Scarves are long pieces of fabric designed to drape over the top of a window. They can hang over a decorative rod or can be held in place by sconces or drapery hold backs through which the fabric may be looped, tied or fanned out into a "poof". For a great look, combine colors or to add your own decorative touch, by using multiple scarves. The ends can be braided, adorned with tassels, flowers, etc.
    Swags descend in a zigzag form and are popular in kitchen curtains. They are sold in sets.
    Tailored Valances are simple, straight valance with clean lines.
    Waterfall Valances create a flowing drape of fabric over windows. They can be hung in a variety of ways.


    How Many Valances Do I Need?

    For the full, luxurious effect, double or triple the width of your window. For example, if your window is 42" wide, you will need a minimum of 84" to 126" of total valance width.


    Tiers

    Tiers are short panels mostly purchased for a kitchen or bathroom. We sell tier pairs in 24", 30" and 36" lengths. A swag set and valance complete the window as pictured below. For best results, we recommend you purchase enough tiers to double the width of your window. A Cafe Rod or basic white hardware rod can be used to hang the tiers.



    Buyers Guide
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    Hardware

    Decorative Hardware

    Decorative Hardware adds a personal touch and is intended to enhance the look of any window. Below are various types of Decorative Hardware.
    Clip Rings are small metal, wood or plastic rings with a clip, that are used to hang panels or draperies. The rings slide onto a curtain rod and the clips attach to the panels.
    Decorative Rods allow you to accent the room's theme. They are usually made of metal so they hold more weight than standard white hardware.
    Finials are decorative shaped elements at the end of a decorative rod.
    Sconces are used to loop scarves through. They can be mounted at the top corners of the window or over a bed.
    Tiebacks/Holdbacks are made of fabric tassels or decorative metal. They are used to pull and hold curtains away from the window.
    Window Jewelry are decorative strands of beaded or jeweled ribbon that hang from a rod in front of a sheer or panel.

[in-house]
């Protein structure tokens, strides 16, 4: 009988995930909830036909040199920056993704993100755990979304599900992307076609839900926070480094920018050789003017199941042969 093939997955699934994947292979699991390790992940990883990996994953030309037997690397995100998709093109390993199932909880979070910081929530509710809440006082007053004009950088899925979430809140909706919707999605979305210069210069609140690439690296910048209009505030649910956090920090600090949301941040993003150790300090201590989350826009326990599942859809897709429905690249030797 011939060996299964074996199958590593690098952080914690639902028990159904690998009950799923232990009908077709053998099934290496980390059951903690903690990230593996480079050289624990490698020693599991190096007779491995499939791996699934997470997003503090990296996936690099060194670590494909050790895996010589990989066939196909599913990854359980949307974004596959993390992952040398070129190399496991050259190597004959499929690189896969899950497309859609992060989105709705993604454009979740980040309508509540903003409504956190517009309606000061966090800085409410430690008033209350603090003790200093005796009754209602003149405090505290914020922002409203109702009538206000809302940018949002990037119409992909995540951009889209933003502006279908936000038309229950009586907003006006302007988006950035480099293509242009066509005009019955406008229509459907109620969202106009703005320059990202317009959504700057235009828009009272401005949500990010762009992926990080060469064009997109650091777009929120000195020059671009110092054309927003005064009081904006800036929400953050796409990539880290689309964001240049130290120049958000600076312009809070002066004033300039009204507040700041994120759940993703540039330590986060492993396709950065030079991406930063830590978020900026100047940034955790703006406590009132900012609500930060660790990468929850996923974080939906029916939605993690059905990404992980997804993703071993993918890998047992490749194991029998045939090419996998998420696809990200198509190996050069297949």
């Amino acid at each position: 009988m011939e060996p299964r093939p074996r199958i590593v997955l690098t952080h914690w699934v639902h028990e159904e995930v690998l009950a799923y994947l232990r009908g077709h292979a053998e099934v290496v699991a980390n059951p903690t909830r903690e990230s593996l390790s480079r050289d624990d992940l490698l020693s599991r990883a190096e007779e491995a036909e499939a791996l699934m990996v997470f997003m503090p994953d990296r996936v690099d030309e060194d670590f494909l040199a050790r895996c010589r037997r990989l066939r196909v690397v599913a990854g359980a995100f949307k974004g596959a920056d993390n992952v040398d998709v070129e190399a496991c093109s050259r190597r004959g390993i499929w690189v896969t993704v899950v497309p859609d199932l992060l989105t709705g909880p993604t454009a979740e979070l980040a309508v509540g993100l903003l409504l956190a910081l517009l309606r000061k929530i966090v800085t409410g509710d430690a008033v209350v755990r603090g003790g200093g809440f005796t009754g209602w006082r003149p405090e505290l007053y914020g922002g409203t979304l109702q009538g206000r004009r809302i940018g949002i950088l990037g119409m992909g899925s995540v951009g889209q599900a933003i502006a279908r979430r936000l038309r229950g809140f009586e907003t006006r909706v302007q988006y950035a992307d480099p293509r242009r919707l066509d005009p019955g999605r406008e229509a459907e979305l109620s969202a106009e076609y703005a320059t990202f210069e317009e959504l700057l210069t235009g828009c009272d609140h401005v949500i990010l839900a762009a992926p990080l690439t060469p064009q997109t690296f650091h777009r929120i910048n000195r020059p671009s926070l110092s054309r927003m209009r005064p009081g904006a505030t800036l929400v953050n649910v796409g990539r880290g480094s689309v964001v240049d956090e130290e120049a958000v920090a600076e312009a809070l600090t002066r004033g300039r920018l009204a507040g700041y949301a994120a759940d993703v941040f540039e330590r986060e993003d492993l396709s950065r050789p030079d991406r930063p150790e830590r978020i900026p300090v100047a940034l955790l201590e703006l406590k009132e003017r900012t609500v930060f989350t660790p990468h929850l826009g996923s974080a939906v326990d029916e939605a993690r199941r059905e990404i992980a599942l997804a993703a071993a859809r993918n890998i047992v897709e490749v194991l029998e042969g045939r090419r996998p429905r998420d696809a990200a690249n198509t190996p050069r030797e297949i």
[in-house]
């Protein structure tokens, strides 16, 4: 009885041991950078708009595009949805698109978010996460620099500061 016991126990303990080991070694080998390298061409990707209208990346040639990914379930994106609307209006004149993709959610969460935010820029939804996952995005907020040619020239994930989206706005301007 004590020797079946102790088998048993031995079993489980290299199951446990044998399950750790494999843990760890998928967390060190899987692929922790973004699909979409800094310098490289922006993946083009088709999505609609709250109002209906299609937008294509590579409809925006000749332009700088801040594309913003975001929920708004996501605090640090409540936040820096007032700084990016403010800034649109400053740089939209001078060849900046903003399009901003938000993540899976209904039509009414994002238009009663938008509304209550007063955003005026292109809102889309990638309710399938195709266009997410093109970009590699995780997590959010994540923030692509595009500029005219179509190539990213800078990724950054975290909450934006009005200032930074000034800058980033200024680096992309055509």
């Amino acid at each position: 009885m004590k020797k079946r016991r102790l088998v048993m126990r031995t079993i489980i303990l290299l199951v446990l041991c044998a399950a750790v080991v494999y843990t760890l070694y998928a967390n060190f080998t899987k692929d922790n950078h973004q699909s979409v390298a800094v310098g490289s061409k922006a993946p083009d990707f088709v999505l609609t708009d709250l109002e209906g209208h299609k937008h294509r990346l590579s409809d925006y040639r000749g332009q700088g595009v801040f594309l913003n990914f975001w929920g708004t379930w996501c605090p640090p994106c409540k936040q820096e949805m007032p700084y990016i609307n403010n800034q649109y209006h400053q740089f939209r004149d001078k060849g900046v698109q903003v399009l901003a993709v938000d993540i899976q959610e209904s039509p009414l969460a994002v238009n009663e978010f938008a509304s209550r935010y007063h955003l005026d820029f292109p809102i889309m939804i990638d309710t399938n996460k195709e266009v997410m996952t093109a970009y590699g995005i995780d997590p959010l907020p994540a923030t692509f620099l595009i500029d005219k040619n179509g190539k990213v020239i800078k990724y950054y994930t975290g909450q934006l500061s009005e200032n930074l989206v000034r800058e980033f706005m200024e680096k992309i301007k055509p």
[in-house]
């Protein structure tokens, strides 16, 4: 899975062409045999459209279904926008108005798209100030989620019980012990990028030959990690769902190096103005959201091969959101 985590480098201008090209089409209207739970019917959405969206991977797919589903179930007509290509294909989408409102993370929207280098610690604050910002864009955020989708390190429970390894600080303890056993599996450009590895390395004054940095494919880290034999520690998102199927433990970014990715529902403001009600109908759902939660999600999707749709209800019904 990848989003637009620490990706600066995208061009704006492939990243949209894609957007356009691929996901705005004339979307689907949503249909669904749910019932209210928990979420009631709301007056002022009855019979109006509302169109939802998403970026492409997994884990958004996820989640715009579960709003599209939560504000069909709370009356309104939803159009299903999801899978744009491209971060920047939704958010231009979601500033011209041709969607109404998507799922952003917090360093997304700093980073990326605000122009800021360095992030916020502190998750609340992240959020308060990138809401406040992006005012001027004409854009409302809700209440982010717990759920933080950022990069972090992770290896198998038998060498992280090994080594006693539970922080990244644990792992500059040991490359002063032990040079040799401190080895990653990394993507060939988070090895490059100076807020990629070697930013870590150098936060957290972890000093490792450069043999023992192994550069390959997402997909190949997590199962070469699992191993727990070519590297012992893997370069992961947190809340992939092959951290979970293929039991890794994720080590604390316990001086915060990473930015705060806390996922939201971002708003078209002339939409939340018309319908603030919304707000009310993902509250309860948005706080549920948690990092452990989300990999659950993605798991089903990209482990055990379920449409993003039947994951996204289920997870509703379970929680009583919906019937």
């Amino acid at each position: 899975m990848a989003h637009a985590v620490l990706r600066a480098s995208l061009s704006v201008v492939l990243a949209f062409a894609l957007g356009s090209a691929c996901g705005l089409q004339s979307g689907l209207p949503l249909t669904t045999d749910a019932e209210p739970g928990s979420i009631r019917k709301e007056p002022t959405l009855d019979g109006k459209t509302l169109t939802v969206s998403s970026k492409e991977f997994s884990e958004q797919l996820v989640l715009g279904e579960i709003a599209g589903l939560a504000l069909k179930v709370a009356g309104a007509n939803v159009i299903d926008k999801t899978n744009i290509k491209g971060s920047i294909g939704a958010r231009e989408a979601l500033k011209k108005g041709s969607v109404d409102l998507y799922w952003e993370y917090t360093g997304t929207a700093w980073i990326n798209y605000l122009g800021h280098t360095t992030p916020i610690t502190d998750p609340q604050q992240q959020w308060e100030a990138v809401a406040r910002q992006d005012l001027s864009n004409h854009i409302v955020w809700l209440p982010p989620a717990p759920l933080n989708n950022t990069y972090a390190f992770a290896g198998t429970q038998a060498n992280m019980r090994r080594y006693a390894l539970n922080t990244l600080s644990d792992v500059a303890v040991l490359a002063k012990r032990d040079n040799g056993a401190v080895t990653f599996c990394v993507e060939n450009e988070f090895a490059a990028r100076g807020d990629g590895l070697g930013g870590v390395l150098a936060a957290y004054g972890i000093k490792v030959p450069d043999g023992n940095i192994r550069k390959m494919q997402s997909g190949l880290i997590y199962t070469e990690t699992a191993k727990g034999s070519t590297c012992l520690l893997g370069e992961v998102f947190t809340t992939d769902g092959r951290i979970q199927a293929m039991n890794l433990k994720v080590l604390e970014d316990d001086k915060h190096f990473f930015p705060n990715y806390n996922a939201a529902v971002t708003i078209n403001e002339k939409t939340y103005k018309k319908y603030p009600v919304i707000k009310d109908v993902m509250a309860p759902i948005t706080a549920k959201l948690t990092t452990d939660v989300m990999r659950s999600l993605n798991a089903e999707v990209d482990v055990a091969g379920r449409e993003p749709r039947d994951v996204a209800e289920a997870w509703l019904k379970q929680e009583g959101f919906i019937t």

What is Basic Hardware Used For?

    Basic Hardware is intended to be hidden from view. Below are various types of Basic Hardware:
    Continental Rods are extra wide rods that are used to hang panels and valances with 3" wide pockets.
    Double Curtain Rods are used to hang pairs of panels and valances.
    Single Curtain Rods are used to hang rod pocket panels and valances.
    Tension Rods are adjustable rods with springs that are used to hang panels and valances inside the window's frame, therefore, hardware is not needed.
    Traverse Rods are used to hang drapes pinned through plastic carriers on a metal rod. A wand is used to draw drapes open and closed.

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    Installation

    You’ve found window treatments you cannot live without. Now you just have to figure out how to hang them. We can help! On the next few pages are instructions on how to measure for all types of window coverings - there’s even space for notes. Let’s get started!


    Measuring Guide

    1. Use a metal measuring tape. Flexible cloth tapes are not as accurate
    2. What is the width? What is the length?
    3. Measure each window separately. They could vary enough to require different size treatments.

    Measuring for Draperies

    The rod should be positioned at least 4” above the window so pleats are not seen from the outside. Measure for length from where the top of the rod will be positioned to the desired length. Most common lengths is 63” below the window trim(or apron) or 84” to the floor.

    How to Measure Hardware

    1. Measure the window width from the outside edges. Add 4” per side to allow for bracket placement (of your window measures 50" wide, you would order a rod that extends up to at least 58").